Habitual consumption of eggs does not alter the beneficial effects of endurance training on plasma lipids and lipoprotein metabolism in untrained men and women

Lisa M. Vislocky, Matthew A. Pikosky, Kristin Herron Rubin, Sonia Vega-López, P. Courtney Gaine, William F. Martin, Tosca L. Zern, Ingrid E. Lofgren, Maria Luz Fernandez, Nancy R. Rodriguez

Research output: Contribution to journalArticle

15 Scopus citations


Changes in plasma lipid and apolipoprotein profiles were evaluated in 12 healthy, unfit subjects (VO2peak 39.1±2.8 ml·kg-1·min-1; 5 women, 7 men) at baseline and following endurance exercise training. The exercise protocol consisted of a 6-week endurance exercise training program (4-5 days week-1; 60 min·session-1; ≥65% HRmax). Subjects were randomly assigned to consume an egg- (n=6; 12 eggs·week-1) or no-egg (n=6; 0 eggs·week-1)-based, eucaloric, standardized diet for 8 weeks. Both diets were macronutrient balanced [60% carbohydrate, 30% fat, 10% protein (0.8 g·kg-1·day-1)] and individually designed for weight maintenance. Plasma lipids were measured twice within the same week at baseline and following exercise training. At baseline, subjects were normolipidemic with values of 163.9±41.8, 84.8±36.7, 60.6±15.4 and 93.1±52 mg dl-1 for total cholesterol, LDL cholesterol and HDL cholesterol and triglyceride concentrations, respectively. A two-way ANOVA was used to analyze diet and exercise effects and interactions. In both groups, endurance exercise training resulted in a significant 10% increase in HDL-C (P<.05), a 19% decrease in Apo B concentrations (P<.05) and reductions in plasma CETP activity (P<.05). Plasma LDL-C decreased by 21% (P=.06). No main effects of diet or interactions with plasma lipids or Apo B concentrations were observed. These data demonstrate that endurance training improved the plasma lipid profiles of previously unfit, normolipidemic subjects independent of dietary cholesterol intake from eggs.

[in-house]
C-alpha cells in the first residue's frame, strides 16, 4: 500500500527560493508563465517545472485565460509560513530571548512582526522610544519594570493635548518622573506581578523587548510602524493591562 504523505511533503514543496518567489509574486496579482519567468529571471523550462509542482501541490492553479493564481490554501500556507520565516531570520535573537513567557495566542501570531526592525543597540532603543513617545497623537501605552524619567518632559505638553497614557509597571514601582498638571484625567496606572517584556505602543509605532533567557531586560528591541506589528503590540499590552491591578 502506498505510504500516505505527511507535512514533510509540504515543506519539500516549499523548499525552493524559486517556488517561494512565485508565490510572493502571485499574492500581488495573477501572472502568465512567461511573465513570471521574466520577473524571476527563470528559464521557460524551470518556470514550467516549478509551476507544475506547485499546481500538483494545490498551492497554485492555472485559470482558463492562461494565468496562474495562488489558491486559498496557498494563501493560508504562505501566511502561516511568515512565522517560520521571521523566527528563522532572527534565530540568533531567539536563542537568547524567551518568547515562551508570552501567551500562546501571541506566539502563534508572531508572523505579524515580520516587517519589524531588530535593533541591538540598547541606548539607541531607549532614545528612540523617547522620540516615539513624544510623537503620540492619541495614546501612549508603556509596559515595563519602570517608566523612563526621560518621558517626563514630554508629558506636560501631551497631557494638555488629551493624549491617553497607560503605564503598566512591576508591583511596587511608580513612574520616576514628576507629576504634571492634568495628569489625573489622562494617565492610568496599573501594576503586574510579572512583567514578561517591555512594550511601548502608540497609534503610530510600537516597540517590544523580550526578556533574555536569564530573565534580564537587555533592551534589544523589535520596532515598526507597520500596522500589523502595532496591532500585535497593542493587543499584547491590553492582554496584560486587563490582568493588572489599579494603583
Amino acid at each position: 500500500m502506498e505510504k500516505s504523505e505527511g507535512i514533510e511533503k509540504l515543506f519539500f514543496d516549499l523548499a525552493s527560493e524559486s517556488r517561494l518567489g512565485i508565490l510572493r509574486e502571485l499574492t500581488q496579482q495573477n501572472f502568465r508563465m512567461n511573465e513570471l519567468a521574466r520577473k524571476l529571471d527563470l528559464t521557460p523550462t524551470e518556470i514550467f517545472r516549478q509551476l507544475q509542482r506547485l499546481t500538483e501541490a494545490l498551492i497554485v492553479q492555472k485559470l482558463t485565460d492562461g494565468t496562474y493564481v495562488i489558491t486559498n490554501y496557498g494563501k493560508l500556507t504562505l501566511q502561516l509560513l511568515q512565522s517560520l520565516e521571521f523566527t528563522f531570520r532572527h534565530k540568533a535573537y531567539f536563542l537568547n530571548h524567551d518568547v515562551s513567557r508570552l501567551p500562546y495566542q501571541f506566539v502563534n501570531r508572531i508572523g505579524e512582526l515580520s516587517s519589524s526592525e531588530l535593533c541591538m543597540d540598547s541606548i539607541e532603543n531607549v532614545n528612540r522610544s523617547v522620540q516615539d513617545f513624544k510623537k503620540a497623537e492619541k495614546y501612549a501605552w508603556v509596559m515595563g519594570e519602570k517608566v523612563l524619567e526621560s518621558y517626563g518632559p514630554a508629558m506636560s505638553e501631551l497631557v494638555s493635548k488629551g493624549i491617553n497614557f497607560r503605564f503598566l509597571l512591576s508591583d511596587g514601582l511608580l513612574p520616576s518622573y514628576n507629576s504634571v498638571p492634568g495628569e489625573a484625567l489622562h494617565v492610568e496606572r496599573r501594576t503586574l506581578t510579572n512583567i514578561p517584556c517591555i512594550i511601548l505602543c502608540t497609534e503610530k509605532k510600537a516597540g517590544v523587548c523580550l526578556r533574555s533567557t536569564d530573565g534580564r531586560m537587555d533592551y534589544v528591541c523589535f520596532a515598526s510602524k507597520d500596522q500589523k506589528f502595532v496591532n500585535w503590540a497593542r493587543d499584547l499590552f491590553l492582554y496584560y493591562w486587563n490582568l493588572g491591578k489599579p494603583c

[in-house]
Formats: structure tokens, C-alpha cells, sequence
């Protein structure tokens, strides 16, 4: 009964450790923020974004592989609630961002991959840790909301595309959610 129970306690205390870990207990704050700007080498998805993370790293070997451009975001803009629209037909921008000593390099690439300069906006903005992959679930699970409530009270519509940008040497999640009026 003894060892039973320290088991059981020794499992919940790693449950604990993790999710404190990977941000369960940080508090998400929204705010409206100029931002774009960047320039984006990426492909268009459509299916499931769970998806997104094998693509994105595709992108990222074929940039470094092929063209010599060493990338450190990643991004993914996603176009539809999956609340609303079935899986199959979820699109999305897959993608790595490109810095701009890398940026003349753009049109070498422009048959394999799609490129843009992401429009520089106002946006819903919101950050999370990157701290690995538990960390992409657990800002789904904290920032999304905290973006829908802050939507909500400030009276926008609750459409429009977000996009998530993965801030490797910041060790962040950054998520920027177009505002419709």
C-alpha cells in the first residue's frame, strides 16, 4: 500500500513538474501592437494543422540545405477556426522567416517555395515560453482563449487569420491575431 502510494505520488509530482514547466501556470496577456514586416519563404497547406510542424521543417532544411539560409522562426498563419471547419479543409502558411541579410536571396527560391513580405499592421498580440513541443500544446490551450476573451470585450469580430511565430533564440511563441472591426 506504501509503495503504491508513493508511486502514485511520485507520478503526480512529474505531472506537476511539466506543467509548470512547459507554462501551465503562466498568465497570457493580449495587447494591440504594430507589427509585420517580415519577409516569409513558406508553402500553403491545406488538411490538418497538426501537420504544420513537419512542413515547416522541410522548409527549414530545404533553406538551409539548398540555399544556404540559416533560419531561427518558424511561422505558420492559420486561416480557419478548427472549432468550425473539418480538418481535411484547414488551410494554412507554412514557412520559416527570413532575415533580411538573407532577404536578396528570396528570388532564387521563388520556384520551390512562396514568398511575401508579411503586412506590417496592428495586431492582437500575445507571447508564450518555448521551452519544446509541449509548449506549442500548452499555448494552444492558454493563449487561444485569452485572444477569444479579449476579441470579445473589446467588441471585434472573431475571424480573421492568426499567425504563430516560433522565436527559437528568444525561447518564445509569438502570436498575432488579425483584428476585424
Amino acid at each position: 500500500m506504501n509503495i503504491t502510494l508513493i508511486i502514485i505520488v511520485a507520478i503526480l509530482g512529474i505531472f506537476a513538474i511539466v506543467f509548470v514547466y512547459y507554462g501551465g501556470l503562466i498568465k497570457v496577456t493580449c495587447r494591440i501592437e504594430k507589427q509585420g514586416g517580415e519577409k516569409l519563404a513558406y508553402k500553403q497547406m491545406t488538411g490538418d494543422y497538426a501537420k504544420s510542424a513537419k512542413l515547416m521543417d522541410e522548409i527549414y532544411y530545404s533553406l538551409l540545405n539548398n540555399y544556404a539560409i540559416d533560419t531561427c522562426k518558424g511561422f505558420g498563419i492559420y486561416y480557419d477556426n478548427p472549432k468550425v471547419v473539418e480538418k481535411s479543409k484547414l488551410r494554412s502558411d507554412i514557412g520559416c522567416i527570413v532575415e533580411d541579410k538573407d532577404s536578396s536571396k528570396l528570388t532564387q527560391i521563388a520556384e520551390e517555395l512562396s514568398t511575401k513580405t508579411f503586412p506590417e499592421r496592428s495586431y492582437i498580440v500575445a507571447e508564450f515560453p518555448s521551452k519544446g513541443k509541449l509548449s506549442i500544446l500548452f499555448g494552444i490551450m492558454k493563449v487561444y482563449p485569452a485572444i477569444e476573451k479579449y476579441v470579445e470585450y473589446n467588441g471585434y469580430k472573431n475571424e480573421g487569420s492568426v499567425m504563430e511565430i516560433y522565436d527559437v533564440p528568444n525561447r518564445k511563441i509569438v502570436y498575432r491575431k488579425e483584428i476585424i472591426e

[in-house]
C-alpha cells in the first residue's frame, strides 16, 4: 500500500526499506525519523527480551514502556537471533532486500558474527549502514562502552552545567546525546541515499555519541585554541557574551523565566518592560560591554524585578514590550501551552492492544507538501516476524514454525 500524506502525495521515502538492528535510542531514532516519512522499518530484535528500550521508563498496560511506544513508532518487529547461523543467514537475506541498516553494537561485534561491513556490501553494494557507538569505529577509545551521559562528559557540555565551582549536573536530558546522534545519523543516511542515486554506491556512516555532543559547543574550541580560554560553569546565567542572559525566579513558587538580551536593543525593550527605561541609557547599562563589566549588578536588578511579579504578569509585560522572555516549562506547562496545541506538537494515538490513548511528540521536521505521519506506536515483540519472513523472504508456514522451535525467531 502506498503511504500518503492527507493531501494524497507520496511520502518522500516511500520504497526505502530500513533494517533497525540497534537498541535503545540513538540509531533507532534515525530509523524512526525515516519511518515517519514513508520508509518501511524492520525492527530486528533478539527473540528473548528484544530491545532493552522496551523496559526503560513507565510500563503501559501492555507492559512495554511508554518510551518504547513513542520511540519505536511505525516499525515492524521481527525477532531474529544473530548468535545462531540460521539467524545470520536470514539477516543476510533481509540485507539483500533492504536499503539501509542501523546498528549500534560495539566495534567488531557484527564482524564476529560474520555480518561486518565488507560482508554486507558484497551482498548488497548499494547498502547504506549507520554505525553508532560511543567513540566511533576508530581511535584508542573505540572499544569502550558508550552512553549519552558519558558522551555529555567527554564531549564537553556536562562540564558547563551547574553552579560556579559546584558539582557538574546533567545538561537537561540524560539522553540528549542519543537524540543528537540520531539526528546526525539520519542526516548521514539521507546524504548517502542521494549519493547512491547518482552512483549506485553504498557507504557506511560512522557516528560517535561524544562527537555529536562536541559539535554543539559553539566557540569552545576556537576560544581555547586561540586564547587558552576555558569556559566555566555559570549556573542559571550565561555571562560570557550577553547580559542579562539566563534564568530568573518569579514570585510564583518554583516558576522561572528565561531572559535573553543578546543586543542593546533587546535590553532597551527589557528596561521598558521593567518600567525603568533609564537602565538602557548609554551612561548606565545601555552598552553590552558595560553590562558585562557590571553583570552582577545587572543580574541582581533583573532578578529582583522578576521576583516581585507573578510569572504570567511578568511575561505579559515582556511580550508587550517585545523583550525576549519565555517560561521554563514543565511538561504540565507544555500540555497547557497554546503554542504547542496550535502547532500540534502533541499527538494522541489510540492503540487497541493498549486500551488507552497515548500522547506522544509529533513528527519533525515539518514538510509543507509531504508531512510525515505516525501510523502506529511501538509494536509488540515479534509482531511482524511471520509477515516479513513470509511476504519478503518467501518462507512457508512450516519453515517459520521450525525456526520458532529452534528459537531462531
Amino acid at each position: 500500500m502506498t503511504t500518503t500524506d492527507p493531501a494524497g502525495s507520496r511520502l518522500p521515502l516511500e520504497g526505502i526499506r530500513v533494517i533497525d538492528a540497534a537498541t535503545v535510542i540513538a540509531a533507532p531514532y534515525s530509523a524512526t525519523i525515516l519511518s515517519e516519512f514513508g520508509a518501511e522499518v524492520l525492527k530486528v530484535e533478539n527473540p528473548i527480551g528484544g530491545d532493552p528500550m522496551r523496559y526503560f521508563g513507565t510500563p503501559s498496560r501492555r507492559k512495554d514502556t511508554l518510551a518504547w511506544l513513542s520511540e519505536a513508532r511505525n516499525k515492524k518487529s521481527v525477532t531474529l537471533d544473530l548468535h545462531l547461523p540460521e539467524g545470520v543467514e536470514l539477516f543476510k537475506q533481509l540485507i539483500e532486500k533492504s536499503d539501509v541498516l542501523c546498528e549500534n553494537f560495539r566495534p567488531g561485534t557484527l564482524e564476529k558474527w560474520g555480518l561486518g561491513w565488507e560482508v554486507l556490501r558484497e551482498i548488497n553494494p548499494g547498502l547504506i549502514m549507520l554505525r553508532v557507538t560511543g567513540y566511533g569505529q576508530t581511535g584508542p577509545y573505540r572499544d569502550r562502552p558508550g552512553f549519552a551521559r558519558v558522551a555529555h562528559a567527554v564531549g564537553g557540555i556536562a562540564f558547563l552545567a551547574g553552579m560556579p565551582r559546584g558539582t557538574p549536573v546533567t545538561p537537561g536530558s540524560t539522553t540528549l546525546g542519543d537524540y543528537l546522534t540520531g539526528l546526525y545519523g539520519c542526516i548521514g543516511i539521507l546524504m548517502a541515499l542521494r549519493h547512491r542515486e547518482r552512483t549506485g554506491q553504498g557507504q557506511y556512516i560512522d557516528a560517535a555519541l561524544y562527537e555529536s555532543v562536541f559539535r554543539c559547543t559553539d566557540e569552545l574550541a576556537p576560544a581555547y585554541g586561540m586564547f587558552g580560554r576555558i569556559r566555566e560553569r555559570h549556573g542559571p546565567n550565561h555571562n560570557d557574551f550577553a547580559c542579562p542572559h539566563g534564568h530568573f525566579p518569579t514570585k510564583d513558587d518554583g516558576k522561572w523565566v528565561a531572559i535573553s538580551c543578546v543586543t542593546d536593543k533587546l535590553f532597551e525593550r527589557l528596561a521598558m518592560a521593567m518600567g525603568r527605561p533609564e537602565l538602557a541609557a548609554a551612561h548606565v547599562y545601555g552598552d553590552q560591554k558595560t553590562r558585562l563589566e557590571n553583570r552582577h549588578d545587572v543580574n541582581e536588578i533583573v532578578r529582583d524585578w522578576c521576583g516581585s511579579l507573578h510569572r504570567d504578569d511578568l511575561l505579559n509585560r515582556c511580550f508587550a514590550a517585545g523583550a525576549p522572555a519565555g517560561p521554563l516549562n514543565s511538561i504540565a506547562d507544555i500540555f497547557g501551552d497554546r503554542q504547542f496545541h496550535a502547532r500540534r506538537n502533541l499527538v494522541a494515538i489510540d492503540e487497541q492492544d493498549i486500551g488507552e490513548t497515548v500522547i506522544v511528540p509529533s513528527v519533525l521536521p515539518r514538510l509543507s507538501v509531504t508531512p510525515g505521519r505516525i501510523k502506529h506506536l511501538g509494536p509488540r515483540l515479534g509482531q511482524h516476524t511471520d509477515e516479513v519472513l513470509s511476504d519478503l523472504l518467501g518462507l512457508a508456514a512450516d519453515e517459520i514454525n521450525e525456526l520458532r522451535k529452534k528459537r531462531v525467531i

Original languageEnglish (US)
Pages (from-to)26-34
Number of pages9
JournalJournal of Nutritional Biochemistry
Issue number1
StatePublished - Jan 1 2009


ASJC Scopus subject areas

  • Endocrinology, Diabetes and Metabolism
  • Biochemistry
  • Molecular Biology
  • Nutrition and Dietetics
  • Clinical Biochemistry

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